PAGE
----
Welcome to The Lazarus Pit, a biweekly look at should-be classic metal records that don’t get nearly enough love; stuff that’s essential listening that you’ve probably never heard of; stuff that we’re too lazy to track down the band members to do a Hall Of Fame for. This week, we are tackling a band that has pretty much everything I look for in music (i.e., they're Japanese and have a female singer) – Gonin-ish's Naishikyo-Sekai (Disk Union). I absolutely love the Japanese take on metal. Sure, the land of the rising sun has its share of clone bands, but the very best stuff provides a skewed perspective on the music that we love. Sometimes that translates to elevating a subgenre – like Dir en grey with nu-metal or Coffins with modern death-doom – and sometimes it leads to totally batshit chimerical alchemy. Whether it's the melodic death metal-trance hybrid of Blood Stain Child or the sheer, anything-goes experimentation of Sigh, you can always expect something interesting and different (even if it's not quite listenable).
Gonin-ish share much more in common with the latter band, including a drummer, but these guys aren't just Deeper Sigh. Whereas Sigh come from a very metal, in-your-face approach, this five piece (in fact, their name means "To unite songs by five members ") attacks the music from a proggy, even jazzy, place. Not that they aren't insistent – it's hard to ignore Anoji Matsuoka when she's spitting, snarling, squealing, and crooning at you. Still, they almost feel like a mutated version of Dream Theater, Cynic, or Opeth, fused with the psychedelic insanity of the Japanese Ghost, tearing through time changes, switching from intense metal parts to intent instrumental exploration.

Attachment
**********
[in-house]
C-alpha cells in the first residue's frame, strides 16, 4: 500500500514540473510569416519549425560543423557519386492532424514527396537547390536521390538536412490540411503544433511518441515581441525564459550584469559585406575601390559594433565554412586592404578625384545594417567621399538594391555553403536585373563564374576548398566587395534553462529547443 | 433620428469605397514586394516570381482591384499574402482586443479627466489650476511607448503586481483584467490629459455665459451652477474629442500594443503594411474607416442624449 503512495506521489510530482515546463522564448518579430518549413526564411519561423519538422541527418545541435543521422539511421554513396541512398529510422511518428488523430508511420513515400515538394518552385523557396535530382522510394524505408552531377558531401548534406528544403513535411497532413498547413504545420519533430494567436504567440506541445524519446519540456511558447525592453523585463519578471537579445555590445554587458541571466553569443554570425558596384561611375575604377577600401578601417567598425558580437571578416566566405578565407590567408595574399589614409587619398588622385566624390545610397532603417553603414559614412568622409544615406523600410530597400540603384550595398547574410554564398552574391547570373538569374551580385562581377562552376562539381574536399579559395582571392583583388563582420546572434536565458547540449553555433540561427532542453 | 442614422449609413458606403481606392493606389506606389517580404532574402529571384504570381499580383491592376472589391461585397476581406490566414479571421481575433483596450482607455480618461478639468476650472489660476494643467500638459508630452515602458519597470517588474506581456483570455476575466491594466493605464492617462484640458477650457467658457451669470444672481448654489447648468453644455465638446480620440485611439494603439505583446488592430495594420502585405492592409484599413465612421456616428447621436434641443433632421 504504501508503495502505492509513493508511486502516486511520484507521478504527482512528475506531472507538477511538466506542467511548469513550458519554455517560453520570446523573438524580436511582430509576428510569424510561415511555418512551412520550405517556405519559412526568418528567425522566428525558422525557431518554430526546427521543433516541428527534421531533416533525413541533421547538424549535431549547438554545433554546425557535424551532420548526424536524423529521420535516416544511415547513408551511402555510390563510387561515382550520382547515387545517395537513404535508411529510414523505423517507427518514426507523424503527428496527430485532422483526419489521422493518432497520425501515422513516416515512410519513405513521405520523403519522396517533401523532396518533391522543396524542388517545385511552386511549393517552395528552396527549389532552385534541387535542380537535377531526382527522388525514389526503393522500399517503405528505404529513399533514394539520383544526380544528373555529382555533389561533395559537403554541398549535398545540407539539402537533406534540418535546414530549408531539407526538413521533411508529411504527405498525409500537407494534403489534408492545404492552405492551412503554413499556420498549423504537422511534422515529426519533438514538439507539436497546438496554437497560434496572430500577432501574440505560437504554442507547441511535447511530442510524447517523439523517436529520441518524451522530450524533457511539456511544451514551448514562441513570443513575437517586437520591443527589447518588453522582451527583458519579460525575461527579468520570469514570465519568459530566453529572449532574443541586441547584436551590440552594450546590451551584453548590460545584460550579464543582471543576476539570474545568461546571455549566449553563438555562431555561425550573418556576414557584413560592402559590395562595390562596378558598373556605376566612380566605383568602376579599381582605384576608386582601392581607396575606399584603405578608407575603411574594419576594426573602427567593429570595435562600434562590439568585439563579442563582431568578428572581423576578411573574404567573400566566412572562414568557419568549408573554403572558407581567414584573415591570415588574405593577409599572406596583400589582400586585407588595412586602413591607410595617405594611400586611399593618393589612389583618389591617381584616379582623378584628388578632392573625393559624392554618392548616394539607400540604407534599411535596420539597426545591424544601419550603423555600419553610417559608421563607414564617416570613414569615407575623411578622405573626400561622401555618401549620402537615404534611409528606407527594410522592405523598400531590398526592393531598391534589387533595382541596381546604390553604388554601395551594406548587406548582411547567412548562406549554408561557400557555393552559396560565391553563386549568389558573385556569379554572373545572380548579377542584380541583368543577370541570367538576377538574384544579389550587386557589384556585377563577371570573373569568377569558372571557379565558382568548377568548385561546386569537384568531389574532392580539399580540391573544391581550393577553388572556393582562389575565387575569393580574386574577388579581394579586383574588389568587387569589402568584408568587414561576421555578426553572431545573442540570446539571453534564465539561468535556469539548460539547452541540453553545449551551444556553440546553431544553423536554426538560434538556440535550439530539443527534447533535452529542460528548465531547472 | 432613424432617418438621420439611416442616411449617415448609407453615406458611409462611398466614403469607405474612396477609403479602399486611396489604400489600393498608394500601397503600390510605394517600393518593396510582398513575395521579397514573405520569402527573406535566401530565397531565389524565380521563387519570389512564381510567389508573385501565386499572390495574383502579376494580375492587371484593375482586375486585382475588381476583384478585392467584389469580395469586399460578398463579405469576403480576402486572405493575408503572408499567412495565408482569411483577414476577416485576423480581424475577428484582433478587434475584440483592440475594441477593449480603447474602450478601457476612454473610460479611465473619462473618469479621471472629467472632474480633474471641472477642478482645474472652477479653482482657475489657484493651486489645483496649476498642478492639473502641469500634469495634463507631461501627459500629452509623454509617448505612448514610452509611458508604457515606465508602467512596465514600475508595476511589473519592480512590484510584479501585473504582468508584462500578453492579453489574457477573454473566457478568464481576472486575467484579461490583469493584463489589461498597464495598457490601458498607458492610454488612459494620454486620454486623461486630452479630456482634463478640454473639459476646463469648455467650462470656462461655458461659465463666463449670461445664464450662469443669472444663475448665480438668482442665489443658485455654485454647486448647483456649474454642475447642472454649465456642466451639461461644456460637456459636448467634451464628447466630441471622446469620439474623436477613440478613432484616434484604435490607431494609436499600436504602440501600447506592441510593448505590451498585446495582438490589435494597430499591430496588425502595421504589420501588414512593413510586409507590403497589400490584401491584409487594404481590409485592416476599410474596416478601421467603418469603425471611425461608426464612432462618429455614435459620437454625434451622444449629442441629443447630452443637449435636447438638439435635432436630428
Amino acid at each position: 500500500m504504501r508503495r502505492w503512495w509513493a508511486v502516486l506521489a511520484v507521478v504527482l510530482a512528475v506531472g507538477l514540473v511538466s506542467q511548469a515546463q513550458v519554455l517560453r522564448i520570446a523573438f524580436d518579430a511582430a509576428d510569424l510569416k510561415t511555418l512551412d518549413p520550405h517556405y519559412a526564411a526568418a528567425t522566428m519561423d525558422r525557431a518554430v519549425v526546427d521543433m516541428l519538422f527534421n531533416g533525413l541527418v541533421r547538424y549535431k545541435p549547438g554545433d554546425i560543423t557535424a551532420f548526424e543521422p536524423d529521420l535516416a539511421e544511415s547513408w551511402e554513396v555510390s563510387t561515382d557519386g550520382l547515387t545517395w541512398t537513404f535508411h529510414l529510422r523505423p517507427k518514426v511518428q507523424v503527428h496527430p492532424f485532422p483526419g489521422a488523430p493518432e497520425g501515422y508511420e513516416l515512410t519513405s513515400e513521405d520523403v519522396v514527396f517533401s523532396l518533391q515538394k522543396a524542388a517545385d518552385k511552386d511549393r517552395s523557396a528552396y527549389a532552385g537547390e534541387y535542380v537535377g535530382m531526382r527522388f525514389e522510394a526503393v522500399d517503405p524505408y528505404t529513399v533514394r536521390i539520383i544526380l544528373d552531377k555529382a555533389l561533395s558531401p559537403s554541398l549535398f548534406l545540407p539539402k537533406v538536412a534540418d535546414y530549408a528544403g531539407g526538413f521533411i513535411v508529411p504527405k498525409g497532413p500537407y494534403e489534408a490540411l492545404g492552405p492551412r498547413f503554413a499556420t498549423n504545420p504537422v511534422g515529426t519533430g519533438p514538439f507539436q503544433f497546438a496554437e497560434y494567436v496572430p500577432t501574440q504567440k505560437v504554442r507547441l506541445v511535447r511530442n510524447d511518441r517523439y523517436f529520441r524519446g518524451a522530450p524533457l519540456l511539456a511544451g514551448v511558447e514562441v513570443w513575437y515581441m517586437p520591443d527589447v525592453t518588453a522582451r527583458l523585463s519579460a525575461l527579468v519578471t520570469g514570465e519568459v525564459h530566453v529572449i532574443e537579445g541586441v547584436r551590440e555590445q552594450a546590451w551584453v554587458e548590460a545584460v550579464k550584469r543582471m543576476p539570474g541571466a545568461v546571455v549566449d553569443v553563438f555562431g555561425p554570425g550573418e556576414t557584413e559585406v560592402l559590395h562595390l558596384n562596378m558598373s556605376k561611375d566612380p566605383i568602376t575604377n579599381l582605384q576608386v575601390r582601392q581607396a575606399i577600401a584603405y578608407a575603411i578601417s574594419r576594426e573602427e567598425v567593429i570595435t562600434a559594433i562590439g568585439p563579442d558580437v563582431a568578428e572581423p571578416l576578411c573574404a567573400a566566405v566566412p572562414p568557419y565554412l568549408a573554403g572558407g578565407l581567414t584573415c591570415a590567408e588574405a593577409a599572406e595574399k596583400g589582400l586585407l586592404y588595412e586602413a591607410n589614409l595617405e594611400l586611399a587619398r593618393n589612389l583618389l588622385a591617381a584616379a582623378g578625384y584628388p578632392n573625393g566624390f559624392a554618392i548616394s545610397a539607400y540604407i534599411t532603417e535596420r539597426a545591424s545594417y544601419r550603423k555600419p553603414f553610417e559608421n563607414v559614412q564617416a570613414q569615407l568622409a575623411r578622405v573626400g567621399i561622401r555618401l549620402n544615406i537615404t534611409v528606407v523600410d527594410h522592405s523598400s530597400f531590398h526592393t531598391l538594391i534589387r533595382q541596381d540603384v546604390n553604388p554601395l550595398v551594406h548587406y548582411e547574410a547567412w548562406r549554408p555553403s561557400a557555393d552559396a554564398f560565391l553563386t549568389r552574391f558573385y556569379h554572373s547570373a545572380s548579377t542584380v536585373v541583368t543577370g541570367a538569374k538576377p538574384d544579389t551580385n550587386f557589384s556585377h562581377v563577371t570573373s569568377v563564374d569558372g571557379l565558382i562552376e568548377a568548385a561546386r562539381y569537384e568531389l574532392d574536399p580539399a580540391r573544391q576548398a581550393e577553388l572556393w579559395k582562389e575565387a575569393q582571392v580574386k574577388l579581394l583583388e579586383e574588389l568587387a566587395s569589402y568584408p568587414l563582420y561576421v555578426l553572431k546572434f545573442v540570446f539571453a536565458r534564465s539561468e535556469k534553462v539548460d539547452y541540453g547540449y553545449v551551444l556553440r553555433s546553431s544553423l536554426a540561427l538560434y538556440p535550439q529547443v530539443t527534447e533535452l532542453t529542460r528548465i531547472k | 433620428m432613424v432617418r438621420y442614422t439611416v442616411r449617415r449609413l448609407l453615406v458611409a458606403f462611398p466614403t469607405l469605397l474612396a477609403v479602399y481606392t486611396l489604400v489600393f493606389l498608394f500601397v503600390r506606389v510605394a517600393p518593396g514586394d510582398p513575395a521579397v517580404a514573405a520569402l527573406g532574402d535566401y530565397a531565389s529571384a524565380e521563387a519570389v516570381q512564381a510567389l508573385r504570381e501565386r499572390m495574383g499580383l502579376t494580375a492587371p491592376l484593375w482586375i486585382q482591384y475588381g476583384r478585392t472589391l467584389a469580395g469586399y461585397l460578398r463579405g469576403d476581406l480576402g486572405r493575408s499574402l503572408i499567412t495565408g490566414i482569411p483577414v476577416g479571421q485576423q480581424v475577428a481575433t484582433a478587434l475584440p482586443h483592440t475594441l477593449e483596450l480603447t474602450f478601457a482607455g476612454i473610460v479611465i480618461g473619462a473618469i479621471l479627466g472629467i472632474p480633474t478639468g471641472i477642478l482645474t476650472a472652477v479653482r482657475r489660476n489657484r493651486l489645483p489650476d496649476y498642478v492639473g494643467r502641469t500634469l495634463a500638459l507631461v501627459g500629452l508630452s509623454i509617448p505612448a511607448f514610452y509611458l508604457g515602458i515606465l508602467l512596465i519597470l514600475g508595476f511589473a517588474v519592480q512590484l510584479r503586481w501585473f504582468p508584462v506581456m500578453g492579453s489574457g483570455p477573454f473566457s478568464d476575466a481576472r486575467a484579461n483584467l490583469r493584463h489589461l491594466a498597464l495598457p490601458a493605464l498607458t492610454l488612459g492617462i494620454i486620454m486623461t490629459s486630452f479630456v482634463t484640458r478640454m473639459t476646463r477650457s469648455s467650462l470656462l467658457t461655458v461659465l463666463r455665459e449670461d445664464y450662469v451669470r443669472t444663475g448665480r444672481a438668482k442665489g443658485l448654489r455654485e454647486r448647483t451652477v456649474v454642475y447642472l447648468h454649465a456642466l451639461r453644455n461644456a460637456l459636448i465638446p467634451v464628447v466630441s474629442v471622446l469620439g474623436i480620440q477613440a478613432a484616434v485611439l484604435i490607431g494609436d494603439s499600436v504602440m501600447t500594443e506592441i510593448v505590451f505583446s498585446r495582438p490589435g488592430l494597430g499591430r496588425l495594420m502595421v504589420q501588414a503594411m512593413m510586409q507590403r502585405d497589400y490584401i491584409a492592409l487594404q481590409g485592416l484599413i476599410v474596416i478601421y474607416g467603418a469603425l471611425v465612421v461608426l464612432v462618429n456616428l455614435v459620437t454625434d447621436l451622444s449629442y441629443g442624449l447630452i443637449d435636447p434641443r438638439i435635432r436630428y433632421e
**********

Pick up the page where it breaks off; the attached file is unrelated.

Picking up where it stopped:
Their second proper record, Naishikyo-Sekai, is the one where they really channeled the insanity into greatness. The weird plant/ghost/tentacle monster on the cover perfectly describes the crazy, creepy amalgamation within. Even though there are only six tracks, this clocks in at just under an hour, giving them ample room to experiment. So something like "Shagan No Tou (The Spiral Temple)" allows them to indulge their more metal side, and "Jinbaika (Parasite Flower)" their gentler, piano-driven anime closing theme impulses. And they really stretch out on the 20 minute closer, "Akai Kioku (The Crimson Memory)," with crazy Dream Theatrical keyboard overdrive, Dillinger Escape Plan mathematical calculations, and horror movie hauntings, ringing with Matsuoka's demented cries.
Even though this came out in 2005 (and was subsequently reissued in the US by Season of Mist in 2008), Gonin-ish remain woefully unknown over here. They should be a household name, at least in households containing people that love experimental music and extreme metal. Which is, admittedly, a limited audience. Still, thanks to the aforementioned reissue, this is much easier to find than a whole lot of other Japanese metal (no having to pay for really expensive imports or resort to illegal downloading). So take a trip down the wild side with this band as your guide.